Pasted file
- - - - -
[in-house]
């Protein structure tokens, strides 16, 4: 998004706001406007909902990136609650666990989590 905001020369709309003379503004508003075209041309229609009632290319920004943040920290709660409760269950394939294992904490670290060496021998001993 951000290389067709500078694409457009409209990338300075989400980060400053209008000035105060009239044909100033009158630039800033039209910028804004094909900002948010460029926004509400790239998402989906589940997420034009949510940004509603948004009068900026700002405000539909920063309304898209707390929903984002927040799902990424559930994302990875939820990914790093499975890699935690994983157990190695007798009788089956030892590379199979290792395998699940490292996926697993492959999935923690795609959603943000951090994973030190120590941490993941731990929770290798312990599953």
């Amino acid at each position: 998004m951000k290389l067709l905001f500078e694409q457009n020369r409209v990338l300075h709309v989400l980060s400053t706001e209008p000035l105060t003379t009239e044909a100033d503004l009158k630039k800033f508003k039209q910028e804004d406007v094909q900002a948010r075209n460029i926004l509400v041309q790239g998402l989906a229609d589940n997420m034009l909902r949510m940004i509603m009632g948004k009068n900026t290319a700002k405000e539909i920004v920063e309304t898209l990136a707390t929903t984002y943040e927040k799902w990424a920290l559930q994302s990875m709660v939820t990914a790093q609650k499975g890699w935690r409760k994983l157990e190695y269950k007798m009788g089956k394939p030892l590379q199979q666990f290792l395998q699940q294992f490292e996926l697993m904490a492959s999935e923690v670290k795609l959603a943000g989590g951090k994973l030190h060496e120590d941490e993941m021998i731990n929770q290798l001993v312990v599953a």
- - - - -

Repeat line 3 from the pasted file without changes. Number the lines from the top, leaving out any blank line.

């Amino acid at each position: 998004m951000k290389l067709l905001f500078e694409q457009n020369r409209v990338l300075h709309v989400l980060s400053t706001e209008p000035l105060t003379t009239e044909a100033d503004l009158k630039k800033f508003k039209q910028e804004d406007v094909q900002a948010r075209n460029i926004l509400v041309q790239g998402l989906a229609d589940n997420m034009l909902r949510m940004i509603m009632g948004k009068n900026t290319a700002k405000e539909i920004v920063e309304t898209l990136a707390t929903t984002y943040e927040k799902w990424a920290l559930q994302s990875m709660v939820t990914a790093q609650k499975g890699w935690r409760k994983l157990e190695y269950k007798m009788g089956k394939p030892l590379q199979q666990f290792l395998q699940q294992f490292e996926l697993m904490a492959s999935e923690v670290k795609l959603a943000g989590g951090k994973l030190h060496e120590d941490e993941m021998i731990n929770q290798l001993v312990v599953a």